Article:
As regards denying Shalit family contact, in the form of letters and parcels, there Israel appears to be on slightly stronger ground. But Israel is being disingenuous here. Part of the "rules of the game" it has established in previous German-brokered prisoner deals with the Lebanese resistance, all information is itself a tradeable commodity. If Israel repudiates these rules, and also agrees to abide by international law with respect to Palestinian prisoners, then we would be able to take more seriously its complaints about the denial of family contact as well.
But as we know, Israel violates its own obligations to the hundreds of Palestinian prisoners from Gaza that it is holding.
In response to the question, "Is Israel entitled to ban family visits to detainees from Gaza held in Israel, given that Hamas is not allowing access to Gilad Shalit?" the ICRC representative states:

Both Israel and the Palestinian factions have obligations towards those they detain, and they cannot relieve themselves of these obligations on grounds of lack of reciprocity. This principle is at the very heart of humanitarian law.
Under international humanitarian law and human rights law, everyone is entitled to respect for their family rights. People held captive must therefore be given the opportunity to have regular contact with their loved ones. An ICRC programme enabling Palestinian families to regularly travel to see close relatives detained in Israeli prisons has been accepted for decades, and the ICRC has always accepted the security controls that were imposed. But the programme has been suspended for families from Gaza. The ICRC has repeatedly called for the resumption of family visits to Gaza detainees and will continue to do so.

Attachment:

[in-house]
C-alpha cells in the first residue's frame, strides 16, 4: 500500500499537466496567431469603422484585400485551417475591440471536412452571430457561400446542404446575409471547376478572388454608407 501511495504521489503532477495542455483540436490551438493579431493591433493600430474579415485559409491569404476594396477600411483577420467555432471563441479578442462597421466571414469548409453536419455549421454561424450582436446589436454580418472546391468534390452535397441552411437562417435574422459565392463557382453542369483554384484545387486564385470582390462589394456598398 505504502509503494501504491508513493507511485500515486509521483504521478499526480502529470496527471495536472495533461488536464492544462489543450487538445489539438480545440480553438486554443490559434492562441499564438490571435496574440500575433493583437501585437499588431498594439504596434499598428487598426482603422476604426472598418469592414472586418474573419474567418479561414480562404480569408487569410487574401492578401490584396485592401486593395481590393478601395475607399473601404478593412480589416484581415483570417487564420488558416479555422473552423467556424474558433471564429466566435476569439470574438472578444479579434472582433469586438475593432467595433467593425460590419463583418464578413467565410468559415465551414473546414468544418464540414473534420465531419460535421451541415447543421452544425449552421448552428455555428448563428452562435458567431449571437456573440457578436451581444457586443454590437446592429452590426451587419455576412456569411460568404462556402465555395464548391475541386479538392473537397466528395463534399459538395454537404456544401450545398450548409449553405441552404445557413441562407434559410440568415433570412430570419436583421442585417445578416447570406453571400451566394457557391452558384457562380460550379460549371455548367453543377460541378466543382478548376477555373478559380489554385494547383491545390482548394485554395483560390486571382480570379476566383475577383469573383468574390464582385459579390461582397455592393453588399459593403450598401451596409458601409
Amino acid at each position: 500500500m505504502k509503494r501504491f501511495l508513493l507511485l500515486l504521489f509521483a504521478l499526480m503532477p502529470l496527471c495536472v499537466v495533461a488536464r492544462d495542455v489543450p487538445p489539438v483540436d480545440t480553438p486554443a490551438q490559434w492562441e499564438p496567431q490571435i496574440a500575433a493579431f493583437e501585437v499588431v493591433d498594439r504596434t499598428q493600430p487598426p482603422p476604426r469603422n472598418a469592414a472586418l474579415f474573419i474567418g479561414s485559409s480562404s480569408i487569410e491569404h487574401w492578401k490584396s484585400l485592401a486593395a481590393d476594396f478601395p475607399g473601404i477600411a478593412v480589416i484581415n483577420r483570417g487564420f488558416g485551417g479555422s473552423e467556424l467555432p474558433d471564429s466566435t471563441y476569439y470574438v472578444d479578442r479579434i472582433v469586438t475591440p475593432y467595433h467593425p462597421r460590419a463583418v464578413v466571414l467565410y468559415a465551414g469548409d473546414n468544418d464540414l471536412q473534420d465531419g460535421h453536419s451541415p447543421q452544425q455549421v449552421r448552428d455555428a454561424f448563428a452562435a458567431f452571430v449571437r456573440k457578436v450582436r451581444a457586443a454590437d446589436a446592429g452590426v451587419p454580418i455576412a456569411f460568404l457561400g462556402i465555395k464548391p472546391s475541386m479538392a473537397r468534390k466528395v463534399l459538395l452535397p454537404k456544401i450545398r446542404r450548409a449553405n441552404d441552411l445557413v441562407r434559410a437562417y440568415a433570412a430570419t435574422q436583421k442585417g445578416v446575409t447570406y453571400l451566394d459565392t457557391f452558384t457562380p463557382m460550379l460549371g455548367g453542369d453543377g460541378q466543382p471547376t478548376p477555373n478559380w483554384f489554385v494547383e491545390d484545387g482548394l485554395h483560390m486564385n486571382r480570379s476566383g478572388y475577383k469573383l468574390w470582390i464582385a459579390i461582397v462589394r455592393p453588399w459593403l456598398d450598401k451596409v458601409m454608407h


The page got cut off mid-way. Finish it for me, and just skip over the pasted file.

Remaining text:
While Shalit, as a uniformed combatant of an occupying army captured during hostilities, is almost certainly a prisoner of war, it needs to be emphasized that not all Palestinian prisoners in Israeli jails are POWs. The vast majority would be civilians subject to the protections of the Fourth Geneva Convention Relative to the Protection of Civilian Persons in Time of War ? which Israel also constantly violates ? while those captured as part of resistance organizations described in the Third Geneva Convention may be POWs.